Spinal Stenosis Treatment Options at Ohio Healthcare Partners
Spinal stenosis is a condition in which the open canal of your spine narrows and closes down.
This narrowing can put pressure on the spinal nerves resulting in significant pain. The narrowing can also create compression on the spinal cord, causing weakness in the arms and legs.
The most common causes of spinal stenosis are disc herniations, bone spurs, and overgrowth of the facet joints, which narrow the space available for your nerves.
Stenosis of the spine is more common in the neck (the cervical region) or the low back (the lumbar region). As a result, symptoms are often found in these two areas, and can include any of the following tingling, weakness, or numbness in the extremities; leg cramps; pain in the neck, back or legs.
Severe cases, when the narrowing causes nerve damage, can also include loss of movement and loss of bladder control.
How is stenosis treated?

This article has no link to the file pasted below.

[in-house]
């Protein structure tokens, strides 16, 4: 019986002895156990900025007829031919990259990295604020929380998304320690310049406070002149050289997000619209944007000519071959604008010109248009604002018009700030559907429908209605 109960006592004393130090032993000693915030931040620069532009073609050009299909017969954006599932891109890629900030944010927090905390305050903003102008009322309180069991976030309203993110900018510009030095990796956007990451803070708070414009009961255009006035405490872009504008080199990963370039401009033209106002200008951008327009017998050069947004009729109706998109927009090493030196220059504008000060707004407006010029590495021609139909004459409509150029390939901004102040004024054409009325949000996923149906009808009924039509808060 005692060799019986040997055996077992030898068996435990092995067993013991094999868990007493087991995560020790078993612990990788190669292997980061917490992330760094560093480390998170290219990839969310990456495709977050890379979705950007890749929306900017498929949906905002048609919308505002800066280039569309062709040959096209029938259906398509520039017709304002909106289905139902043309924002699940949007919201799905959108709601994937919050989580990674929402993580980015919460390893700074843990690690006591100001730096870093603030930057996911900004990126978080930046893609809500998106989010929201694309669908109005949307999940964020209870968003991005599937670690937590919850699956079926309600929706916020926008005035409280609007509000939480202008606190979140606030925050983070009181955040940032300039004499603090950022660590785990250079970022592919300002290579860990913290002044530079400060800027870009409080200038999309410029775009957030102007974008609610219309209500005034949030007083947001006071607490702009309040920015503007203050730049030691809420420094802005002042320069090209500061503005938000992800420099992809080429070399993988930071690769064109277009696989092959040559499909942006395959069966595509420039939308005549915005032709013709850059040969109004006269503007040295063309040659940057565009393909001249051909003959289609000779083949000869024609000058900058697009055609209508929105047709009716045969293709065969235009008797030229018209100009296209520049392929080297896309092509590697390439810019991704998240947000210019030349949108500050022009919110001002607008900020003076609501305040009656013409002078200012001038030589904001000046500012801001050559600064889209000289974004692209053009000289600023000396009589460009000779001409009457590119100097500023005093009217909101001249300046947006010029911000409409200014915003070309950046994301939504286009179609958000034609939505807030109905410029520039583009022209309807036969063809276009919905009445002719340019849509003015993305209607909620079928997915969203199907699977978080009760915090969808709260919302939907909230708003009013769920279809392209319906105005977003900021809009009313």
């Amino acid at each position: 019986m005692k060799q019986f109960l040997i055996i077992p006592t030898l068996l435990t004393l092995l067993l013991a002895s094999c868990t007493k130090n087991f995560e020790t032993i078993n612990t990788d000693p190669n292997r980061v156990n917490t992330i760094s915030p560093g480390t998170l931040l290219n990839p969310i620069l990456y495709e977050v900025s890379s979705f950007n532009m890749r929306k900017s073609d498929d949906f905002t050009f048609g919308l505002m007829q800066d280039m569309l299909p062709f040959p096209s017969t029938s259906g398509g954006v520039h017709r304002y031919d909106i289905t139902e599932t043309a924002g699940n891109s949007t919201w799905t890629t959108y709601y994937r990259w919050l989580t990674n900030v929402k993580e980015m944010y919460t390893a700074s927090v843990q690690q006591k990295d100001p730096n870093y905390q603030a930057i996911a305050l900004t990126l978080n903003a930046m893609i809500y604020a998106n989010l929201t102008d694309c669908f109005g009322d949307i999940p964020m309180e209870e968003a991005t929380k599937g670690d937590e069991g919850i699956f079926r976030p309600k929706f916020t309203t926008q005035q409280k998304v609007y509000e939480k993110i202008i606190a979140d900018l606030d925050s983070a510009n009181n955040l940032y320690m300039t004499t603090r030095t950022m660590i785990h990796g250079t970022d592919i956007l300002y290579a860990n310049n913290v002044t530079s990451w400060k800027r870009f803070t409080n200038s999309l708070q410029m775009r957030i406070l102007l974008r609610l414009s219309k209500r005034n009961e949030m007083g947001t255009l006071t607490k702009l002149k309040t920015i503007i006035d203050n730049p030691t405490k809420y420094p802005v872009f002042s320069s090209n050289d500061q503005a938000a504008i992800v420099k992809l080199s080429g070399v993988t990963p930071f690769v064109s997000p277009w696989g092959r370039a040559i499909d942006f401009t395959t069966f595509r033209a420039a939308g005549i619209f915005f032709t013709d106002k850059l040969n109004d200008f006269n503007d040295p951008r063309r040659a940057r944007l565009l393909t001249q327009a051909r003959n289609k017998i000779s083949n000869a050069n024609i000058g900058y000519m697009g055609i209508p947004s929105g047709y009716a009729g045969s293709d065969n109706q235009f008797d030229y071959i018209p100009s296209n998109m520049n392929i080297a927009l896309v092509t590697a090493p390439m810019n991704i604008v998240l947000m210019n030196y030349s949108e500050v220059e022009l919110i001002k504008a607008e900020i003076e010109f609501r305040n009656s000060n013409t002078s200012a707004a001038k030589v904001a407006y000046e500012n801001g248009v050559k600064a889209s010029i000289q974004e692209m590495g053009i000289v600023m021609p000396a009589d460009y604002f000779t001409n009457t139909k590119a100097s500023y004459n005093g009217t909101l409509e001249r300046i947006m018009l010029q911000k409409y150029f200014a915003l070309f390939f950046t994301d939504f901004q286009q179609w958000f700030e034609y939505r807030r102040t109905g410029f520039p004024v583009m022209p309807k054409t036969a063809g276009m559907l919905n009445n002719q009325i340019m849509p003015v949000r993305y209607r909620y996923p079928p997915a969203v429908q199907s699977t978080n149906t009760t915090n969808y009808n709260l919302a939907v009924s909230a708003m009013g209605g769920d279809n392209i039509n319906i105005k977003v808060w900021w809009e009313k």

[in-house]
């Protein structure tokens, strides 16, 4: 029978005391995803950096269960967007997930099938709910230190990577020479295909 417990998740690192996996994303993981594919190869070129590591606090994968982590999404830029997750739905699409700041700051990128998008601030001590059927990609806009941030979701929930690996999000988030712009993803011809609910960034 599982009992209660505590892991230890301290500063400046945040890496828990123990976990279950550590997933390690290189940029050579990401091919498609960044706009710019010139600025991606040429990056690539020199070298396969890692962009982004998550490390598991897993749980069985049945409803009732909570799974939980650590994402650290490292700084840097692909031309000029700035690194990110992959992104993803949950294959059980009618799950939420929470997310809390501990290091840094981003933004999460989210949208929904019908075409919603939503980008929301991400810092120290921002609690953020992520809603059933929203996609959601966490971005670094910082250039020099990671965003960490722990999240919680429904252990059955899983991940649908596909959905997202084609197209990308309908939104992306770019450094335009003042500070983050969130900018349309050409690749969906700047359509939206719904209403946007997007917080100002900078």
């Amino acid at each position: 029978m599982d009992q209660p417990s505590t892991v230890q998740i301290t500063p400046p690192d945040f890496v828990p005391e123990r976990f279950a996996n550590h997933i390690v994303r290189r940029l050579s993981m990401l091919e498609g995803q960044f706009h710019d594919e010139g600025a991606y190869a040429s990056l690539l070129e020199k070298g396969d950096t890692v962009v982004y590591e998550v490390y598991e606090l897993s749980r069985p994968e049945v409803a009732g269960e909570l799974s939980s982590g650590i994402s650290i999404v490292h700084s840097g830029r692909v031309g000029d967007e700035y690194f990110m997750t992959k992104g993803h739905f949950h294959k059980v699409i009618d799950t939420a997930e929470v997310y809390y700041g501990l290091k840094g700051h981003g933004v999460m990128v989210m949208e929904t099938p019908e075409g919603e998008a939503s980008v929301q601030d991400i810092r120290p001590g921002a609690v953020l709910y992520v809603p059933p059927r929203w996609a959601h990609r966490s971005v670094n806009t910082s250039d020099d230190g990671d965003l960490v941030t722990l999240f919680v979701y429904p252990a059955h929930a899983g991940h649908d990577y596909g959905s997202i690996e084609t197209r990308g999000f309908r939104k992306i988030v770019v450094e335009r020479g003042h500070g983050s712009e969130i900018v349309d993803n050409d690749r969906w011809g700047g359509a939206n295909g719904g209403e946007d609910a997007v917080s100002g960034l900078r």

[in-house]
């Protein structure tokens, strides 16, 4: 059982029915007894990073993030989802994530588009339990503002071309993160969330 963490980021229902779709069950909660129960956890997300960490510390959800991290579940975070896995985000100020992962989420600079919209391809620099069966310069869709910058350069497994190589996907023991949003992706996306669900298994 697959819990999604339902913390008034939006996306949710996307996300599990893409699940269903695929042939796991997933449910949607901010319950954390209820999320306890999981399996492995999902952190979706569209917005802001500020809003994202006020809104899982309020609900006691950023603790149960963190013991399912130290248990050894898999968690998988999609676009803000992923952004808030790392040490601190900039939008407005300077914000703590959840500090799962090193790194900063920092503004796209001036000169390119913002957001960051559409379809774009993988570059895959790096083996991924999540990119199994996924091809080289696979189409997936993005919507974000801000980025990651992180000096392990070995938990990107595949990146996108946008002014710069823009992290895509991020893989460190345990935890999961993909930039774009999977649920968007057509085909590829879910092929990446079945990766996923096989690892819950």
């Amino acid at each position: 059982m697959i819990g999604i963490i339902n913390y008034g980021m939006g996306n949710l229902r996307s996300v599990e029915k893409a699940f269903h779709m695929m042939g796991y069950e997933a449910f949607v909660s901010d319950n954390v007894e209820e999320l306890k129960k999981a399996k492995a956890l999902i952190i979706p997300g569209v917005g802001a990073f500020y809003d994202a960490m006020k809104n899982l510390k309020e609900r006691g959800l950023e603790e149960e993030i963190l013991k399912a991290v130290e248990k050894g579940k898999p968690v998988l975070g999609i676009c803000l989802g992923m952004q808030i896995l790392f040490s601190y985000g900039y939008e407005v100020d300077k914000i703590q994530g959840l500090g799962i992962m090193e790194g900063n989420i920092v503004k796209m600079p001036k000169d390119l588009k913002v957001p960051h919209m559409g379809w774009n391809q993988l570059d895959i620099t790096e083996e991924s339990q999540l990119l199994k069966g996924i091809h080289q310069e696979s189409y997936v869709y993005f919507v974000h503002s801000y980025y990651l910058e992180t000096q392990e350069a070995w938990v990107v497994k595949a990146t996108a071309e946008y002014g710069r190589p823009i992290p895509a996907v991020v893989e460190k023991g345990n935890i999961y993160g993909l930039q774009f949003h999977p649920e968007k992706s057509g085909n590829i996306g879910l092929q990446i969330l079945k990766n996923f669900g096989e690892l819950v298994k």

There are three basic treatment approaches to spinal stenosis:
- The conservative medical approach, which frequently involves bed rest, analgesics, local heat, and muscle relaxants
- The conservative chiropractic approach, which includes manipulation, exercise, and self-care techniques
The source of the stenosis often dictates the treatment. Although medications can provide pain relief, those powerful enough to deaden the pain can also exacerbate patients’ already compromised sense of balance.
In many mild and moderate cases of stenosis, however, non-invasive conservative care, such as chiropractic, can help lessen pain and discomfort, maintain joint mobility, and allow the patient to keep a reasonable lifestyle, at least for some time.
A technique called distraction manipulation may be helpful in reducing leg discomfort. Home exercises are a major part of the conservative treatment program.
It is recommended to exercise four or five times a week with physical activities such as riding the bicycle or lying on the side and grasping the knees with the arms, focus on flexing the spine in a forward position—stretching and strengthening the lower back and stomach muscles and improving muscle strength. Exercises designed to mobilize the involved nerves have been found to be particularly helpful.
Ultimately, stenosis is a chronic condition that cannot be “cured,” but it often can be improved, and improvement can be maintained over the long term.
Patients can work with a health care provider, such as an integrated medical facility like Ohio Healthcare Partners, to reduce symptoms and improve their quality of life.